The family of a Canadian man who has been sentenced to death in China say their “worst fears” have been realised.
Robert Lloyd Schellenberg was given a 15-year jail term in November but, on Monday, a court said the sentence for drug smuggling was too lenient.
The ruling is likely to worsen a diplomatic row between the countries.
Last month, Canada arrested a top official at the Chinese telecoms giant Huawei, Meng Wanzhou, on a request from the United States.
The detention of Ms Meng, 46, last month angered China and soured its relations with both Canada and the US.
Following Schellenberg’s death sentence, Canada has updated its travel advice for China, urging citizens to “exercise a high degree of caution due to the risk of arbitrary enforcement of local laws”.
Schellenberg’s aunt, Lauri Nelson-Jones said the death sentence was “a horrific, unfortunate, heartbreaking situation”.
“It is our worst case fear confirmed,” she added. “It is rather unimaginable what he must be feeling and thinking.”
Canadian Prime Minister Justin Trudeau condemned the ruling.
“It is of extreme concern to us as a government, as it should be to all our international friends and allies, that China has chosen to begin to arbitrarily apply the death penalty,” he said in a statement.
China’s foreign ministry said it was “strongly dissatisfied” with Mr Trudeau’s remarks, and said Canada should respect China’s sovereignty.
Schellenberg has 10 days to launch an appeal and his lawyer told Reuters news agency that he would probably do so.
What is Schellenberg’s case about?
The Canadian, who is believed to be 36, was arrested in 2014 and accused of planning to smuggle almost 500lb (227kg) of methamphetamine from China to Australia.
He was sentenced to 15 years in prison in November but, following an appeal, a high court in the north-eastern city of Dalian on Monday sentenced him to death.
“I am not a drug smuggler. I came to China as a tourist,” Schellenberg said just before the verdict was announced, the AFP news agency reports.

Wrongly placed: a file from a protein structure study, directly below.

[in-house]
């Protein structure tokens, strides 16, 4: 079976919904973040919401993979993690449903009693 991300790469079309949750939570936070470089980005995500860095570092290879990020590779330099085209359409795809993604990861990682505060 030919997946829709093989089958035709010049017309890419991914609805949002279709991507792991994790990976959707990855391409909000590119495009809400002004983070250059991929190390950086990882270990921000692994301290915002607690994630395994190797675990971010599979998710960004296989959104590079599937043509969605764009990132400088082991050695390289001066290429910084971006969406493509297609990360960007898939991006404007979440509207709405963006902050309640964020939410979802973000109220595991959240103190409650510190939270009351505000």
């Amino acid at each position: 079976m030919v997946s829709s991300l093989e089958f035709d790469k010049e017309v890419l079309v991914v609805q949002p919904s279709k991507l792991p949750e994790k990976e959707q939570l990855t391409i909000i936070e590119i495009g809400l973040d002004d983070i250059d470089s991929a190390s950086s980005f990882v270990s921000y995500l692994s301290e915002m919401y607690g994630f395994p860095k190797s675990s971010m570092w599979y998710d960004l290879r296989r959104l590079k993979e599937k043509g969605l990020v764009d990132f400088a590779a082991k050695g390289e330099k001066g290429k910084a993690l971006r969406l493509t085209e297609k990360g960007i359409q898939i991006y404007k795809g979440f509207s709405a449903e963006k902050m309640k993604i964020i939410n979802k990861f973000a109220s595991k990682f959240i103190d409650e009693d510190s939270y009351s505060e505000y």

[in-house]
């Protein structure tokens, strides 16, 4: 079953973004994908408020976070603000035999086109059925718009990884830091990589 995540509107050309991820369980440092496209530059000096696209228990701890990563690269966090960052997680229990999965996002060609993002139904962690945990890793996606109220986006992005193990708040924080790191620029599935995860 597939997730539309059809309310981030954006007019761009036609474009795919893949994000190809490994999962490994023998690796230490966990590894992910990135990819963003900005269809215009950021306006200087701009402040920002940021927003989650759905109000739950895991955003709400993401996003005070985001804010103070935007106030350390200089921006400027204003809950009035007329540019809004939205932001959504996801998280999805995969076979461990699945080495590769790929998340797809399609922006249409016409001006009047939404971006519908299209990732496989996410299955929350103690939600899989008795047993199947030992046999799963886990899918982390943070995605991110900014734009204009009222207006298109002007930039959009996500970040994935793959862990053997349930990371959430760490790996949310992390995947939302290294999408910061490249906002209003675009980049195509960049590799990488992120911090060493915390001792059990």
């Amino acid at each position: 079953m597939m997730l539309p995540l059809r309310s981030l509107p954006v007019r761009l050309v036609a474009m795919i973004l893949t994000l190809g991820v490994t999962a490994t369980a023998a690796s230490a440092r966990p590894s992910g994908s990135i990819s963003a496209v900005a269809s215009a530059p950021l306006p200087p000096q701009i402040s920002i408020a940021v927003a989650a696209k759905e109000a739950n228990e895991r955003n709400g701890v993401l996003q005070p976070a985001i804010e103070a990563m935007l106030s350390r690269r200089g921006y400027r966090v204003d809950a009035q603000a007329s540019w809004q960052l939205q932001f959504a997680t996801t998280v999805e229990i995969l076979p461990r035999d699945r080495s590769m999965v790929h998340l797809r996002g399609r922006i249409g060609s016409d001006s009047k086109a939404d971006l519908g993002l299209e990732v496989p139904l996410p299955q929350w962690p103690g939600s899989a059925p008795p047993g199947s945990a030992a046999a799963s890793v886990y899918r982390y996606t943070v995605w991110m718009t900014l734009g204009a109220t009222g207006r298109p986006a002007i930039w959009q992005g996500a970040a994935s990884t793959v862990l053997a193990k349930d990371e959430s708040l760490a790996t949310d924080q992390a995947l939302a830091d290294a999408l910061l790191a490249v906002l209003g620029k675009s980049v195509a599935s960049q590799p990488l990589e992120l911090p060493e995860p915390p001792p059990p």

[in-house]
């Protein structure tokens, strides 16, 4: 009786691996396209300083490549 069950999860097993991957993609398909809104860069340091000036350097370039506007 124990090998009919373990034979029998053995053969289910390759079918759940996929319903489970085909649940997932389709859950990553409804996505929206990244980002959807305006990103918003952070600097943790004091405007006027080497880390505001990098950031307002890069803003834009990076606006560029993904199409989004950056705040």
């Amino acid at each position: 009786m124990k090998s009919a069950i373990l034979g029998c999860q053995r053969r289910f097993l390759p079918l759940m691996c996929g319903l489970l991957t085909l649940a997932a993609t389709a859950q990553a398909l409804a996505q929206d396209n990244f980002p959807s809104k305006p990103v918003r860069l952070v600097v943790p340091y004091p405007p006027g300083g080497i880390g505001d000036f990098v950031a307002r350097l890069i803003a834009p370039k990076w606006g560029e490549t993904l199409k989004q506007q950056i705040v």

China is believed to execute more people annually than any other country, but is highly secretive about the number.
Human rights group Amnesty International puts the figure in the thousands – more than the rest of the world’s nations put together.
A number of foreigners have been executed for drug-related offenses in the past, including British man Akmal Shaikh, who was executed in 2009 despite claims he was mentally ill, and an appeal for clemency from the UK prime minister.
What’s the bigger picture?
Relations between China and Canada have deteriorated rapidly since the arrest of Ms Meng in Vancouver on 1 December.
She was granted bail by a Canadian court several days later but remains under constant surveillance and must wear an electronic ankle tag.
Ms Meng, who is the daughter of Huawei’s founder, is accused in the US of using a subsidiary of the company called Skycom to evade sanctions on Iran between 2009 and 2014.
She denies any wrongdoing and says she will contest the allegations.
In the weeks that followed her arrest China detained two other Canadian citizens.
Former diplomat Michael Kovrig and businessman Michael Spavor face accusations of harming national security.
China has denied the detention of the two men is tied to Ms Meng’s arrest, but many analysts believe it is a tit-for-tat action.
Donald Clarke, a specialist in Chinese law at George Washington University, said that Schellenberg’s death sentence appeared to be “an unprecedented step in China’s diplomacy”.
“I have seen cases I considered unjust before, but I cannot recall a previous case that looked so clearly unconnected to the defendant’s guilt or innocence,” Prof Clarke told the BBC’s Chinese service.
China began working hard to push Schellenberg’s case to international prominence, taking the highly unusual step of inviting foreign journalists into the court, the BBC’s John Sudworth in Beijing reports.
And despite the Canadian’s insistence that he is innocent, his retrial lasted just a day, with his death sentence being announced barely an hour after its conclusion, our correspondent says.
An editorial in the nationalist state-backed Chinese newspaper Global Times on Tuesday said “unreasonable speculation” in Western media linking his case to Ms Meng’s showed “rude contempt toward Chinese law”.
“The trial will also send the message that China won’t yield to outside pressure in implementing its law,” it said.
However, back in December, the editor of the Global Times warned that China would “definitely take retaliatory measures against Canada” if Ms Meng were not released.
Hu Xijin said in a video posted on the Global Times website: “If Canada extradites Meng to the US, China’s revenge will be far worse than detaining a Canadian.”